If a house falls apart in the woods, does it make a sound in the council chambers? Depends on the house, and it depends on the night.
At 797 Victoria Rd. N sits the old Shortreed Farmhouse, a stone building that’s over 180 years old. There was barely a small settlement called Guelph when this farmhouse was built, and though it survived much of the last two centuries, it looks like it cannot survive systemic disinterest and neglect.
That’s why council came out of closed session on Monday night with a motion to approve the emergency demolition, because the building’s essentially a safety hazard. Council approved the demolition, but with the caveat that it be demolished carefully with an eye to preserving as much of the heritage features as possible, or at least documenting them.
Flash forward to Thursday evening, and an emergency council meeting dedicated to some new information about the motion passed on Monday. It turns out that when staff was looking for action on the Shortreed Farmhouse they focused more on the safety and not-so-much on the heritage. It seems like consultations with Heritage Guelph were skipped as the focus was on the city’s liability.
Mayor Cam Guthrie called the meeting after learning these new details, but the threshold to reconsider a previously approved decision by the city is high, nine of 13 votes need to vote yes to re-open a vote, and at the special meeting there were only seven. CAO Scott Stewart said that the situation was a once in a blue moon oversight, but the rarity of the situation isn’t what makes it unacceptable.
First, this is another instance where we have consequential decisions being discussed and made in-camera, and while the reasons for a closed meeting discussion may be legally valid, they do not feel valid. It’s a bit disconcerting whenever council goes into closed session to discuss a matter and comes out with a fully formed, multi-part motion that must be voted on in open session without any context.
Even for me, it was a bit of a shock waiting for council to come out of the in-camera session to formally close Monday’s meeting only to hear them say, “One more thing…” before announcing a complex motion for which there was no advanced information provided to the public. This also happened more than 90 minutes after council effectively concluded the open session saying there was no further business.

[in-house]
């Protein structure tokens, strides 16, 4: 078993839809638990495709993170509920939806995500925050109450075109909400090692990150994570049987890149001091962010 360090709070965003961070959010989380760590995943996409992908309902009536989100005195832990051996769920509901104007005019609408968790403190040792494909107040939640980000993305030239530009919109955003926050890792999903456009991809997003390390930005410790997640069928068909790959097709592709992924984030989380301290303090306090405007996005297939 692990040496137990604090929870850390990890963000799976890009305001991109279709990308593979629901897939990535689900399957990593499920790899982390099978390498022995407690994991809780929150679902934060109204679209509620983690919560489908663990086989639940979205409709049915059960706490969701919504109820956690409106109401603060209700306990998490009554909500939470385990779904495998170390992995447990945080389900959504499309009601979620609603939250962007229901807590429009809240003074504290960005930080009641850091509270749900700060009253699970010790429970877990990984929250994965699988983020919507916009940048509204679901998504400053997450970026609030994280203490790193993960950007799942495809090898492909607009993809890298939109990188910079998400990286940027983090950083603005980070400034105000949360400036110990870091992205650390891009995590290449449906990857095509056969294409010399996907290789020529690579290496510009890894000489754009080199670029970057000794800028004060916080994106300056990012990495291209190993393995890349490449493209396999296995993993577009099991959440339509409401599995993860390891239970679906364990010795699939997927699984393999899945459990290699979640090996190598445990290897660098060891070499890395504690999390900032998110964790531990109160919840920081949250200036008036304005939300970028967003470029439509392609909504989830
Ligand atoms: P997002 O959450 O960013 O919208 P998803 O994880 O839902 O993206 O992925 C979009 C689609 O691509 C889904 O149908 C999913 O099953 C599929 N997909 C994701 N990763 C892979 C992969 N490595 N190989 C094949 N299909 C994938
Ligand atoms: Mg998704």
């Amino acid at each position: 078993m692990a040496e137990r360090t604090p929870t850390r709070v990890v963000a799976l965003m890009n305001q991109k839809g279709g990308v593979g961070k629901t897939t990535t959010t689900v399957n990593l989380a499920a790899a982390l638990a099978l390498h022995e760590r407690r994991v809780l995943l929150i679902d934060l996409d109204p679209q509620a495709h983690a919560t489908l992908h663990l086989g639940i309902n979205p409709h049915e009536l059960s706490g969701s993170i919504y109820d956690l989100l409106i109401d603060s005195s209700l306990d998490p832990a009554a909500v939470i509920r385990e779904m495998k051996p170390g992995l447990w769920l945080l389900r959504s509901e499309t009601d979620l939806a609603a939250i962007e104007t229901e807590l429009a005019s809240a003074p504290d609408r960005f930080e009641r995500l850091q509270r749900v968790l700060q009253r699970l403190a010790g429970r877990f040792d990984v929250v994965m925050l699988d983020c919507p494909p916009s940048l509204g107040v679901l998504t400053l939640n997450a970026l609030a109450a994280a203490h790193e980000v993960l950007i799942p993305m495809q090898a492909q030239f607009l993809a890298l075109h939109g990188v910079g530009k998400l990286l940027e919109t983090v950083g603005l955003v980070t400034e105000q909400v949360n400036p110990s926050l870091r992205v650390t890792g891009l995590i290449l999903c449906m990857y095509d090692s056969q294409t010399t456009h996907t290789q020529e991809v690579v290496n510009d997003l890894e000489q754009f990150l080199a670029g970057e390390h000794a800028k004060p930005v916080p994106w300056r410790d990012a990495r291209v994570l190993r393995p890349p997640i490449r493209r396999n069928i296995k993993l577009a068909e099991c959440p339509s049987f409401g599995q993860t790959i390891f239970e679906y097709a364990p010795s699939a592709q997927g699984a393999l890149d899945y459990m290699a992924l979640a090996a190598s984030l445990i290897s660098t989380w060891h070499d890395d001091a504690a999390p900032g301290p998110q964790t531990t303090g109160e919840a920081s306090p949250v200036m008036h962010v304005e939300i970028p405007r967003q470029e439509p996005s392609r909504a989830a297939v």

That’s not right. It may be right according to the rules and the procedures of council, but it’s not right if the idea of council is to enact and administer decisions on behalf of the public under their oversight. This goes double for a matter of heritage, which has a very loud, very active group of community lobbyists in this city.
For those people, what happened with 797 Victoria Road North is a familiar story.
Here again, a heritage asset has been allowed to fall into disarray to the point it can no longer be salvaged, and if there’s an attempt by concerned citizens (or councillors) to salvage it, they’re told it’s too late. The damn thing is now more fire hazard than heritage feature, and in an overly litigious society, you can’t just leave a fire hazard lying around.
On the other hand, there are a lot of people weary of any and every landowner in Guelph who suddenly find that the barriers to potential development - like protection of a heritage asset - are suddenly wiped off the board. “I’d really like to want to save this precious farmhouse from the 1840s, but you can almost get tetanus just by looking at it. Best raze it and if there’s a nice, clear piece of land to develop from scratch, them’s the breaks.”
People are ready to believe in a world where property owners and developers will do whatever is legally permissible to make their land as profitable as possible. As the great urban planner Lex Luthor once said, land is the one thing that they’re not making any more of, which makes it a precious commodity in the limited and unchanging city limits of a thriving and growing community like Guelph.
Again, none of this is to say that anything that happened at council this week was wrong or improper, but that’s going to be a tough sell to anyone with a finely tuned cynical edge. “Trust us” isn’t good public engagement policy, and neither is “stuff the demolition of a heritage asset at the end of low-key council meeting long after most people would have shut off the Facebook Live feed.”
Whatever screw ups happened with procedure this week were compounded – again – by a city council that leans too heavily on the veil of confidentiality. The specific circumstances around 797 Victoria Rd. may be rare, but the genre is sadly familiar.